2 blue tits flitting around a copse at Ockwells Park, Maidenhead.
No interactions present.
I agree with the description Blue tit, but should the scientific name be Parus caeruleus.
Well, I didn't put cyanistes in - it was done automatically by the site for Blue Tit. I've done a google search on the web, and it's come up as both being correct. Perhaps someone else can enlighten us?
There are 10 kinds of people, those who understand binary, and those who don't.
I've had a look in two books, both RSPB books, and one says Parus Caeruleus and the other says Cyanistes Caeruleus. Can anyone else shed some light on this?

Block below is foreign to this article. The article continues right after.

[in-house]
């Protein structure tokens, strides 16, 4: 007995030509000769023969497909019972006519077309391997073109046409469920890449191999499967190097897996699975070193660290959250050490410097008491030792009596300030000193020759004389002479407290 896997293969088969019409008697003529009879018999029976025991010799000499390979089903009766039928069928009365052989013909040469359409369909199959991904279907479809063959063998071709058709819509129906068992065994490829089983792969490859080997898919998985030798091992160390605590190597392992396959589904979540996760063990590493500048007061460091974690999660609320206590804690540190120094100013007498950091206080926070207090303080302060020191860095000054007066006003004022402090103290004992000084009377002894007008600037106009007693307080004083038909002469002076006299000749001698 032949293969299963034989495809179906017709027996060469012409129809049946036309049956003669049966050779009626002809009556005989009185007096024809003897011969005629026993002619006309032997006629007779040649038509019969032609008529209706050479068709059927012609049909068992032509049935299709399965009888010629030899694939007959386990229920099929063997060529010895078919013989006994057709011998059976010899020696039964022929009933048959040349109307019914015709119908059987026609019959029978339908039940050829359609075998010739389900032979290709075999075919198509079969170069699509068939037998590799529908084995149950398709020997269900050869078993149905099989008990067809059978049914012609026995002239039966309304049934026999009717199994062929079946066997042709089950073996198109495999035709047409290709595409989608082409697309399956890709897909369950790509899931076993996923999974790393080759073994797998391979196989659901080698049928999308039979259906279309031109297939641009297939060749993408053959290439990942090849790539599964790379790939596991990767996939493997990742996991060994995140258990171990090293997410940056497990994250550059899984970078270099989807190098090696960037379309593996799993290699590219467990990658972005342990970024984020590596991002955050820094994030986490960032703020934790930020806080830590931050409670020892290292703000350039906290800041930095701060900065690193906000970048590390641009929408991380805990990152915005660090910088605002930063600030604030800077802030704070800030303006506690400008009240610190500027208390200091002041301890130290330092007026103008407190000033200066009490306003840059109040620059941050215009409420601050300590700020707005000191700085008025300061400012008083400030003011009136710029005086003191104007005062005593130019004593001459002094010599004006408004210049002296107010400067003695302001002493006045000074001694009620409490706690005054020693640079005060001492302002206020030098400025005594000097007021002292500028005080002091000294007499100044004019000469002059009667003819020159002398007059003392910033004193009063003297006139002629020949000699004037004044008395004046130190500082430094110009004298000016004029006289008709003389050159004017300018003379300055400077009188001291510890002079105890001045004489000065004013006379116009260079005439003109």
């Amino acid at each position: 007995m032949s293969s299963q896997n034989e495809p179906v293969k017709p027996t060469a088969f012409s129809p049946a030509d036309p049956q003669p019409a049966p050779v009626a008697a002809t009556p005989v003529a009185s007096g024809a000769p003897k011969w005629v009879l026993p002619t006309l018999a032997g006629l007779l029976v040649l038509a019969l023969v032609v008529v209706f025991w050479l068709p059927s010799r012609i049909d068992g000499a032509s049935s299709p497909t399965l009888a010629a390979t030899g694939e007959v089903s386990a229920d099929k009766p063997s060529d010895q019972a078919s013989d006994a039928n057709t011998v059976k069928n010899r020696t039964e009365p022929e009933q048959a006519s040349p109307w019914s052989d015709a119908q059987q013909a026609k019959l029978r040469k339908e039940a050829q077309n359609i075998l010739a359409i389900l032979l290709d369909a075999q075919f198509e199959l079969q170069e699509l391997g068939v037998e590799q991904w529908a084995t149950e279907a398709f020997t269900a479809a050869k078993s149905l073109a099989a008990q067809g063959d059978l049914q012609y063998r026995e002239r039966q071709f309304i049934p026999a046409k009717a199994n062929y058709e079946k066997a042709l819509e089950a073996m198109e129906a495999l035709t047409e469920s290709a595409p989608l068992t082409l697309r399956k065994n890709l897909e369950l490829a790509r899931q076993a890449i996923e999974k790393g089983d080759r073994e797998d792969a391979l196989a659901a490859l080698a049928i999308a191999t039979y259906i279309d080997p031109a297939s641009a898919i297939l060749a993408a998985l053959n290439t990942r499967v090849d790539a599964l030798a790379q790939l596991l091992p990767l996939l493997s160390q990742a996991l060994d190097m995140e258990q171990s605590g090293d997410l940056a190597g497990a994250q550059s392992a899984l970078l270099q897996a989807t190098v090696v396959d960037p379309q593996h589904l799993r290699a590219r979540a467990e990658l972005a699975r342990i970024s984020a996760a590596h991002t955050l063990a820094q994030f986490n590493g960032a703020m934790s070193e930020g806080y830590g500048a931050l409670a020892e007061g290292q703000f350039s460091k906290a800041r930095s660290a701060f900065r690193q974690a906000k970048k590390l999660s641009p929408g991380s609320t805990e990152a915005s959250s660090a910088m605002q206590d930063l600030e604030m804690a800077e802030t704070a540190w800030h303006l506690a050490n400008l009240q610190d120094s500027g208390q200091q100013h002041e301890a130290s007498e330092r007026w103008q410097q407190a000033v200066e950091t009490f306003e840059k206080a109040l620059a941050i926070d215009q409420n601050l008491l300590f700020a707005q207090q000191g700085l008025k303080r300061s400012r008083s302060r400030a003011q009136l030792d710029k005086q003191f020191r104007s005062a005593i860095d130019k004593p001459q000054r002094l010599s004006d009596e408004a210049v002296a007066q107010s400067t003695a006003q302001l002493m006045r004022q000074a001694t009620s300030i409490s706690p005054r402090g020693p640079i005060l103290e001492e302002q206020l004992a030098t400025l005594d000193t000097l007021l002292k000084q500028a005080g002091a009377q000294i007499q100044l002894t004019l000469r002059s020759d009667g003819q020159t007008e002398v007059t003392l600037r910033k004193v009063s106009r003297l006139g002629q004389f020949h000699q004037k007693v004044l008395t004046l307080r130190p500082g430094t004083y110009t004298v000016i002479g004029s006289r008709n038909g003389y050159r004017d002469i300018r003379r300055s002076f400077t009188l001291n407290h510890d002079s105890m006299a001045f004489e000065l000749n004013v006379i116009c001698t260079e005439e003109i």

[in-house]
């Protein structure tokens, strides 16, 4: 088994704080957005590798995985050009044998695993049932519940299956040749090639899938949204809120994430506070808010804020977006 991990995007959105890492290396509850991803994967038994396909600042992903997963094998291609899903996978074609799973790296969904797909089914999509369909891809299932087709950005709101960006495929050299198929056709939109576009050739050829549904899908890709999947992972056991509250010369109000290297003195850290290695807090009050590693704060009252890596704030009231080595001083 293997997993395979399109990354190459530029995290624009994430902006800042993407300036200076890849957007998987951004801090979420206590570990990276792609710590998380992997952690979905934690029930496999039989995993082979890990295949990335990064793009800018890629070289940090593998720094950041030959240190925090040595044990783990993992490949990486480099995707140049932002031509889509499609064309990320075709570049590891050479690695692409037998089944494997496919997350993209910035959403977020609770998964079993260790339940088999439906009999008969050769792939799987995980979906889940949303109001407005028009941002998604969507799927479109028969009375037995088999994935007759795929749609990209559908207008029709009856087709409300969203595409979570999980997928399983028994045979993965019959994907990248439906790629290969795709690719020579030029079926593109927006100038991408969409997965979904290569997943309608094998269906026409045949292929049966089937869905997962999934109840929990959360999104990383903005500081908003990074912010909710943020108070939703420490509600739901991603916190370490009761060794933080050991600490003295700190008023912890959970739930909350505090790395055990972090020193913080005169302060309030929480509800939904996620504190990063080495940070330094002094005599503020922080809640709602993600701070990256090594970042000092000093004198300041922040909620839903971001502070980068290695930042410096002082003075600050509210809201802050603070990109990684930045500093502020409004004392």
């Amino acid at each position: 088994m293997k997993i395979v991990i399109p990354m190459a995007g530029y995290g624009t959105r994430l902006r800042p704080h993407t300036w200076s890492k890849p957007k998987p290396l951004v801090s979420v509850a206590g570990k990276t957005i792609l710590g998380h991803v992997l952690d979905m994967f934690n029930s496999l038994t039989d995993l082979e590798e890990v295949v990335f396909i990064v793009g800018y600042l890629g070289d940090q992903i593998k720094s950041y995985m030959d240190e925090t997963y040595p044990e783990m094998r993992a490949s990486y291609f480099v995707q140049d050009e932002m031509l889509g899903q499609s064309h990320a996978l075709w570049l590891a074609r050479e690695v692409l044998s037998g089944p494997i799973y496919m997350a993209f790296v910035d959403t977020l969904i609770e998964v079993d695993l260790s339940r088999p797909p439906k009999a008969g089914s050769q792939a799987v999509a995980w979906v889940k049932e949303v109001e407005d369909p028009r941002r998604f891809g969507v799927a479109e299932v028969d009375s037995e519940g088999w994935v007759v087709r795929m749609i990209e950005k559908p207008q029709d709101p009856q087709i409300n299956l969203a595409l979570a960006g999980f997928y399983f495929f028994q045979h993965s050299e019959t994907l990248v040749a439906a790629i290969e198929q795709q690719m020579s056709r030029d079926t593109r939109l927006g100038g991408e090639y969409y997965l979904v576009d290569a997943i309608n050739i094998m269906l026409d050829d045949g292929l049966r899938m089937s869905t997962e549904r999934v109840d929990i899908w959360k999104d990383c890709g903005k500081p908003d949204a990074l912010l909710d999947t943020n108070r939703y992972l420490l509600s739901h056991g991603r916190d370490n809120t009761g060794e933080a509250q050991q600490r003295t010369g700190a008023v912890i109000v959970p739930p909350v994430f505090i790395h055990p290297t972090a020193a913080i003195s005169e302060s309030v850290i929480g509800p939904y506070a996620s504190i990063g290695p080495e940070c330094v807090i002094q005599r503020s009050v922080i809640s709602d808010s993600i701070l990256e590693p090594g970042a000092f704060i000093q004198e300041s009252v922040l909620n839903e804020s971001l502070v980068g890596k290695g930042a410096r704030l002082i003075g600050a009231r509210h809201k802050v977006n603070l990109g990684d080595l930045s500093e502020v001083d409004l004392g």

I have looked on both the BTO and the RSPB web sites and they both quote Cyanistes. It appears that Parus quoted in all my field guides is incorrect. The BTO site implies that Cyanistes has replaced Parus. Sorry for any confusion I have caused.
No worries - the Wikepedia page for the Blue Tit says that some organisations still use Parus, but not so much here. Strange that some books use one and some the other!!!
Years ago I read that Long-tailed tits are not related to our other, "Parus", tits, and that is why they have a distinctive name.
My British Birds 9.0.1 DVD has "Parus" for our six other tits and although there is an online update mechanism for the DVD there is no correction for this. I think I shall complain!
Lat/Lng: 51.4, -0.8
OS grid ref: SU8778